Of all the challenges facing our nation, none is as daunting as trying to achieve economic growth and reduce unemployment without adding layers of debt to our already bloated deficit. Legislators and economists have debated the merits of stimulus measures, changes in tax rates, and monetary policies, but they are no closer to a consensus than they were at the onset of the financial crisis.
One person, however, says a genuine solution is possible.
He is H. “Woody” Brock, the founder and president of Strategic Economic Decisions, a consulting firm focused on economic forecasting and market analysis. His clients include the world’s largest hedge funds, private equity firms, and corporations. I spoke with him on July 27.
Brock is virtually unique among leading economic thinkers. He focuses on the big problems – like healthcare and the nationalization of commodity resources – for which, he says, only a higher level of deductive logic can yield solutions. He scoffs at pundits who support their views by crunching data and building models, instead relying on high-powered and deep theories from which he can sometimes deduce an optimal solution to a problem.
Among his qualifications are four graduate degrees, two apiece from Harvard and Princeton. He studied under the Nobel laureate Kenneth Arrow, who he considers perhaps the most important theoretical economist of 20th century, and he relies extensively on the works of the late Nobel laureate James Tobin and Stanford economist Mordecai Kurz.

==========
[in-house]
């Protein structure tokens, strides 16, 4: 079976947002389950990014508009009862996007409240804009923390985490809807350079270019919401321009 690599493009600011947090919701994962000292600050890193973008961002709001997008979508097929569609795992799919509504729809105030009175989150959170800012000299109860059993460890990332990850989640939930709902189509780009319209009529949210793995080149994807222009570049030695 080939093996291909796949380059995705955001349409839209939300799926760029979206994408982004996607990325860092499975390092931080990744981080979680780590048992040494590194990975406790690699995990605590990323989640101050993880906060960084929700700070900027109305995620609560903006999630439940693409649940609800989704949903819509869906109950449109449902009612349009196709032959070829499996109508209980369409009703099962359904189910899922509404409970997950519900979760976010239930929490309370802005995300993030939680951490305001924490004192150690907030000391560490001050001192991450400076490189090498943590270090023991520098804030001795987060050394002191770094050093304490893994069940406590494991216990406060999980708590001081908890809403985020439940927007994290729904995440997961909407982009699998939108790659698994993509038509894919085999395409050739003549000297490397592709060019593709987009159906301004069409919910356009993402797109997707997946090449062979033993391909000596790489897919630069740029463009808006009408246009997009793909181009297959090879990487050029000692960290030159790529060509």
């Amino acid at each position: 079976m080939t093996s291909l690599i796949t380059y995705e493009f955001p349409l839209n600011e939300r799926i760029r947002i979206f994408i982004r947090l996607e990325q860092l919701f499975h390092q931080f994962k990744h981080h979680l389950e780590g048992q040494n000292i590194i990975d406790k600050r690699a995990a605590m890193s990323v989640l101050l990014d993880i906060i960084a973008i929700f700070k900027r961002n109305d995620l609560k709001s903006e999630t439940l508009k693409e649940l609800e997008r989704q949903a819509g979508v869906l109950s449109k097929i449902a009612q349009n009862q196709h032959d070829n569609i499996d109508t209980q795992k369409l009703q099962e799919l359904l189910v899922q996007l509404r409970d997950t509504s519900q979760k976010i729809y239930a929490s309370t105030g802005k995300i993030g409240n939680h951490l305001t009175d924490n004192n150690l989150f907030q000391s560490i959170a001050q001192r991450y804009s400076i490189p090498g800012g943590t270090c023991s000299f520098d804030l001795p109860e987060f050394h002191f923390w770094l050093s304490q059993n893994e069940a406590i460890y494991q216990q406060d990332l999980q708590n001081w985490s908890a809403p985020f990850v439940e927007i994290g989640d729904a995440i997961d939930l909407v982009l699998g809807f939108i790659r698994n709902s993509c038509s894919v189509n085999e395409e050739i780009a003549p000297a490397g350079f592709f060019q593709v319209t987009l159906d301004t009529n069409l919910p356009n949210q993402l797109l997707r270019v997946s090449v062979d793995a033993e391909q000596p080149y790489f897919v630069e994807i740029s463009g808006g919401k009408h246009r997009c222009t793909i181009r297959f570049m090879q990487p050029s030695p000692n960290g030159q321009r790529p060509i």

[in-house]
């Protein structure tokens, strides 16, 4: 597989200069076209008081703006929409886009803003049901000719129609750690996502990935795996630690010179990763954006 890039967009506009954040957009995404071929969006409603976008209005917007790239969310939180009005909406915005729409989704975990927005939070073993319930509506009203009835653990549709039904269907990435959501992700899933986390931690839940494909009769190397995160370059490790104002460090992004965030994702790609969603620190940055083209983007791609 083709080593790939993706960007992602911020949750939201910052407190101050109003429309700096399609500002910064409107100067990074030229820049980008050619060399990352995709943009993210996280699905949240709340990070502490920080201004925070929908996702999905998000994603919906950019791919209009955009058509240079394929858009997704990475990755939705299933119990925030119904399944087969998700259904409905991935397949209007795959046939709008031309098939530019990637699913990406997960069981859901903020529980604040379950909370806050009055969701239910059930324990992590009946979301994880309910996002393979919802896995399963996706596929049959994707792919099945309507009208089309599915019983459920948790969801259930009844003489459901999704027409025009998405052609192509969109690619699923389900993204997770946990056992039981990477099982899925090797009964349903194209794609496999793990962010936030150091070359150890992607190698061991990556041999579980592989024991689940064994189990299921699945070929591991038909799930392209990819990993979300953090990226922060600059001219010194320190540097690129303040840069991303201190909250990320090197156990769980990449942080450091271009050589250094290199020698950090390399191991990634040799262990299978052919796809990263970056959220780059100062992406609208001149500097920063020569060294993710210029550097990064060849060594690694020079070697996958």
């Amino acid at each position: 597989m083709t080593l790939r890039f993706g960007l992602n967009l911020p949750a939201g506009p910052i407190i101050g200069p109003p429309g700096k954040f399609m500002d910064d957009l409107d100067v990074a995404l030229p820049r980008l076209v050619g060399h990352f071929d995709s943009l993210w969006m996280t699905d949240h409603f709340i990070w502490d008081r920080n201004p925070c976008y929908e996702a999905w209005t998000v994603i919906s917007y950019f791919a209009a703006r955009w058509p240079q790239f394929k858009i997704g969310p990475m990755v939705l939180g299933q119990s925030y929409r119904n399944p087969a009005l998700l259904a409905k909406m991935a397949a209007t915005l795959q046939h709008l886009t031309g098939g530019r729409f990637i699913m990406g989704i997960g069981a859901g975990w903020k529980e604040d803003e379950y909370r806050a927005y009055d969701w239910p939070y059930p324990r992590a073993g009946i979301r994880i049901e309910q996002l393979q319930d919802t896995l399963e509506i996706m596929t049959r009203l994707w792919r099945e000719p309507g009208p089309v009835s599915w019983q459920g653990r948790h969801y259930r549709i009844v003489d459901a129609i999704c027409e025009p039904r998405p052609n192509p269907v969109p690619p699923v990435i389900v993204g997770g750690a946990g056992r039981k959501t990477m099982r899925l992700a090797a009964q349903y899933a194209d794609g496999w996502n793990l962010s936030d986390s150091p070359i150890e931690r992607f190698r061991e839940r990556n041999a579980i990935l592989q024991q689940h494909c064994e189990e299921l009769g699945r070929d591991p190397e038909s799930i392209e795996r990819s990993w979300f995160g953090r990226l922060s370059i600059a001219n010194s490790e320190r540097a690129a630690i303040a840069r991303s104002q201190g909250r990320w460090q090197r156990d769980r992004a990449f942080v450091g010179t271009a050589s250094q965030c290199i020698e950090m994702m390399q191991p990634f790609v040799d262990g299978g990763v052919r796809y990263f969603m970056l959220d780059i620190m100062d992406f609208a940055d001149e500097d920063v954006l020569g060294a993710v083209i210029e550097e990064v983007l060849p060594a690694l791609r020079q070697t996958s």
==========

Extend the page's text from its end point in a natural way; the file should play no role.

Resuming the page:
Brock believes 2010 is a watershed year for the US, and the reasons why will help explain the origins of his “growth without deficits” proposals.
“There are many different kinds of revolutions or tipping points,” Brock told me, “and the one the US confronts this year will not be a newsy event, like the fall of the Berlin Wall in 1989.” Instead, it will be a sea change the way people think about their lives – their retirement prospects, in particular. Moreover, he said this will be a global phenomenon impacting citizens from Greece to California.
Brock offered a specific timetable – before Christmas – for this conceptual revolution to unfold, as Americans recognize the insufficiency of their pensions and other assets to fund their retirements. He did not go as far to say that pension plans would default, but he predicted that Americans (and others) would acknowledge the reality that their retirement benefits would be less than they expected, and in many cases would kick in later than they had expected.